When All is Said and Done, How Should You Play and What Should You Expect?
Robert Aumann and
Discussion Paper Series from The Federmann Center for the Study of Rationality, the Hebrew University, Jerusalem
Modern game theory was born in 1928, when John von Neumann published his Minimax Theorem. This theorem ascribes to all two-person zero-sum games a value–what rational players may expect–and optimal strategies–how they should play to achieve that expectation. Seventyseven years later, strategic game theory has not gotten beyond that initial point, insofar as the basic questions of value and optimal strategies are concerned. Equilibrium theories do not tell players how to play and what to expect; even when there is a unique Nash equilibrium, it it is not at all clear that the players “should” play this equilibrium, nor that they should expect its payoff. Here, we return to square one: abandon all ideas of equilibrium and simply ask, how should rational players play, and what should they expect. We provide answers to both questions, for all n-person games in strategic form.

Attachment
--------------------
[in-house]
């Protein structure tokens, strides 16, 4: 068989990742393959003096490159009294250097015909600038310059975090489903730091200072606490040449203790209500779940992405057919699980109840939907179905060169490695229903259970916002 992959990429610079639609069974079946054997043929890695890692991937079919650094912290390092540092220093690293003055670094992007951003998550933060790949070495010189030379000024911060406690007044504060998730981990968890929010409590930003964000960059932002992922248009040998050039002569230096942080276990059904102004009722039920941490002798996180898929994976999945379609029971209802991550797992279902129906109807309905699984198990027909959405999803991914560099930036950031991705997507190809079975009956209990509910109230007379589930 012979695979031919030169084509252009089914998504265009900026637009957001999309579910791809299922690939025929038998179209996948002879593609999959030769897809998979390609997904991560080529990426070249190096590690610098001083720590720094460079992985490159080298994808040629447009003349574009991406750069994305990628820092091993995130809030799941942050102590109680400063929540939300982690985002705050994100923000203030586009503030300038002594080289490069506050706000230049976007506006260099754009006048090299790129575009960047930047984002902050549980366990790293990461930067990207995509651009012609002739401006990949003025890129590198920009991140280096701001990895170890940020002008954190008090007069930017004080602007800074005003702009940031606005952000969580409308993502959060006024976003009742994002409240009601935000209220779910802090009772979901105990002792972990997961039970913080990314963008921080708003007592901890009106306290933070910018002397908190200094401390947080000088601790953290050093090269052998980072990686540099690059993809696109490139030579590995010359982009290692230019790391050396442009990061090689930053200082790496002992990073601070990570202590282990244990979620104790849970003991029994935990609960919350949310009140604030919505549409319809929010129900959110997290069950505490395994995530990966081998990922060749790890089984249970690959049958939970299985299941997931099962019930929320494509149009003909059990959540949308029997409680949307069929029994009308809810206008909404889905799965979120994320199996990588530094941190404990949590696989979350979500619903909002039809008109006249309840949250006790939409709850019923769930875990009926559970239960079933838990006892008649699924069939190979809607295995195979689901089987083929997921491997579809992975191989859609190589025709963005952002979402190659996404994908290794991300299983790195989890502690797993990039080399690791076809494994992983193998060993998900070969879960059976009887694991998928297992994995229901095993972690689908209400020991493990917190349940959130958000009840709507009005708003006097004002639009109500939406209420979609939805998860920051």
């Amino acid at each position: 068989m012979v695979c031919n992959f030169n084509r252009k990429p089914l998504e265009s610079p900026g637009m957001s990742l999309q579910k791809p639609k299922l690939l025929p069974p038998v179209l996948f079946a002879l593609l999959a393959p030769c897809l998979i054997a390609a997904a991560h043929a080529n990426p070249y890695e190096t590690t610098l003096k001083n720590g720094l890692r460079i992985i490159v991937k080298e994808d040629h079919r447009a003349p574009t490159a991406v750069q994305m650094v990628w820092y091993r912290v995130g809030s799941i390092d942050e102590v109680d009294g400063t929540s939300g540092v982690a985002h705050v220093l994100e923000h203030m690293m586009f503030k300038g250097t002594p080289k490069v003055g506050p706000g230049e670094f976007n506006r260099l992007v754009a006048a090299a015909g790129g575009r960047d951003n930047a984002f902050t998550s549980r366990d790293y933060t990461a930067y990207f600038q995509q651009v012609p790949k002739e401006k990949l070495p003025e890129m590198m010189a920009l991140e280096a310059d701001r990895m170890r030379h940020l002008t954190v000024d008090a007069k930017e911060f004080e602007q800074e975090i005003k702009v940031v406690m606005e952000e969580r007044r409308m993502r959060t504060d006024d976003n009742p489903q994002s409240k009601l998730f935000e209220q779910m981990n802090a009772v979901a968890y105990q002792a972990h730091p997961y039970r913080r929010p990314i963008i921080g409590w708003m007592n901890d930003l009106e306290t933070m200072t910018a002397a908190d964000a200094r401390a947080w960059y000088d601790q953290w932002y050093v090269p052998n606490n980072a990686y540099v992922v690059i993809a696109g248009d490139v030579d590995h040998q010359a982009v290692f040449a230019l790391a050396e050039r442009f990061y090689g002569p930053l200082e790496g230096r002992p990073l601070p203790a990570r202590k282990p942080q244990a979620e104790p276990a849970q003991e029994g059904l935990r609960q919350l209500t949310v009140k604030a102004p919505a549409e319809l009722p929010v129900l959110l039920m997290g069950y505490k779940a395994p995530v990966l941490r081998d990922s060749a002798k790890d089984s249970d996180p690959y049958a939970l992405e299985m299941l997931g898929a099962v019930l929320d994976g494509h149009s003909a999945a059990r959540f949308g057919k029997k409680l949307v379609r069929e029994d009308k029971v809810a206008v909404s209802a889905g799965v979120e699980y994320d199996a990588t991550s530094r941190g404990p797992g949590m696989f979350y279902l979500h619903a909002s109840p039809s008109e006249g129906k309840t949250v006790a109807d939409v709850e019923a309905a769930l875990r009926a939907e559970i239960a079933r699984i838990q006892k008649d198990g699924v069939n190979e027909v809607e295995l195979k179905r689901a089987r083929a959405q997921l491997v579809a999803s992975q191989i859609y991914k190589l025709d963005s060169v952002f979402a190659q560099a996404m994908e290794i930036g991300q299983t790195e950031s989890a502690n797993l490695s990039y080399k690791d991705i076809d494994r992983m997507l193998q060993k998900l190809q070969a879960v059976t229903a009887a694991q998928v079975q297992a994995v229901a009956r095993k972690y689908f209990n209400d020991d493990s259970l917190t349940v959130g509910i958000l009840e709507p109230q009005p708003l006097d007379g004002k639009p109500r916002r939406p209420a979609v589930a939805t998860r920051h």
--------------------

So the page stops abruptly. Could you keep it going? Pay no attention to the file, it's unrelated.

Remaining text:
New Economics Papers: this item is included in nep-hpe
References: View complete reference list from CitEc
Citations: View citations in EconPapers (3) Track citations by RSS feed
Downloads: (external link)
Working Paper: When all is said and done, how should you play and what should you expect ? (2005)
Working Paper: When All is Said and Done, How Should You Play and What Should You Expect ? (2005)
This item may be available elsewhere in EconPapers: Search for items with the same title.
Export reference: BibTeX
RIS (EndNote, ProCite, RefMan)
Persistent link: https://EconPapers.repec.org/RePEc:huj:dispap:dp387
Access Statistics for this paper
More papers in Discussion Paper Series from The Federmann Center for the Study of Rationality, the Hebrew University, Jerusalem Contact information at EDIRC.
Bibliographic data for series maintained by Michael Simkin ().